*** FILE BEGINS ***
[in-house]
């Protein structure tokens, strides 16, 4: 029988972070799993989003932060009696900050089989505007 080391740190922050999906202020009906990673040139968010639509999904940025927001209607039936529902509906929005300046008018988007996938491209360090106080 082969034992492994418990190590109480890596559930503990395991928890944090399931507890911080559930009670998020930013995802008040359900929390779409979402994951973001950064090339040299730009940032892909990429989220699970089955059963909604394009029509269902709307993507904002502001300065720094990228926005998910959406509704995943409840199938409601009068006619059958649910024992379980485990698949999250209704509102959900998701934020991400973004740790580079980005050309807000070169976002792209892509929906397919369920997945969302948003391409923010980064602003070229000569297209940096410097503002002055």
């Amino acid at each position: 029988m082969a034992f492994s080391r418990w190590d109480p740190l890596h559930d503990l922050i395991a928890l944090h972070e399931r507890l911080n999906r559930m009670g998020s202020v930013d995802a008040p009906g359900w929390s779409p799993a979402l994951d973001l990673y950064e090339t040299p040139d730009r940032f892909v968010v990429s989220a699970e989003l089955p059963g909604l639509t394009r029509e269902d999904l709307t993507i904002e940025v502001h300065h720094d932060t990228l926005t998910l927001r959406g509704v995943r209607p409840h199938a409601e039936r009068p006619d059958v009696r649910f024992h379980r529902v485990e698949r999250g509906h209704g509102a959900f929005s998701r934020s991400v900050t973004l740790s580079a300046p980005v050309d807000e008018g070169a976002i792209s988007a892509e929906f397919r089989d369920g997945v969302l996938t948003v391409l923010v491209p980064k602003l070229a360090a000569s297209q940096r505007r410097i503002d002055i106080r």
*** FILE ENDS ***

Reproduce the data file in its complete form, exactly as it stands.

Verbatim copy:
[in-house]
């Protein structure tokens, strides 16, 4: 029988972070799993989003932060009696900050089989505007 080391740190922050999906202020009906990673040139968010639509999904940025927001209607039936529902509906929005300046008018988007996938491209360090106080 082969034992492994418990190590109480890596559930503990395991928890944090399931507890911080559930009670998020930013995802008040359900929390779409979402994951973001950064090339040299730009940032892909990429989220699970089955059963909604394009029509269902709307993507904002502001300065720094990228926005998910959406509704995943409840199938409601009068006619059958649910024992379980485990698949999250209704509102959900998701934020991400973004740790580079980005050309807000070169976002792209892509929906397919369920997945969302948003391409923010980064602003070229000569297209940096410097503002002055």
């Amino acid at each position: 029988m082969a034992f492994s080391r418990w190590d109480p740190l890596h559930d503990l922050i395991a928890l944090h972070e399931r507890l911080n999906r559930m009670g998020s202020v930013d995802a008040p009906g359900w929390s779409p799993a979402l994951d973001l990673y950064e090339t040299p040139d730009r940032f892909v968010v990429s989220a699970e989003l089955p059963g909604l639509t394009r029509e269902d999904l709307t993507i904002e940025v502001h300065h720094d932060t990228l926005t998910l927001r959406g509704v995943r209607p409840h199938a409601e039936r009068p006619d059958v009696r649910f024992h379980r529902v485990e698949r999250g509906h209704g509102a959900f929005s998701r934020s991400v900050t973004l740790s580079a300046p980005v050309d807000e008018g070169a976002i792209s988007a892509e929906f397919r089989d369920g997945v969302l996938t948003v391409l923010v491209p980064k602003l070229a360090a000569s297209q940096r505007r410097i503002d002055i106080r």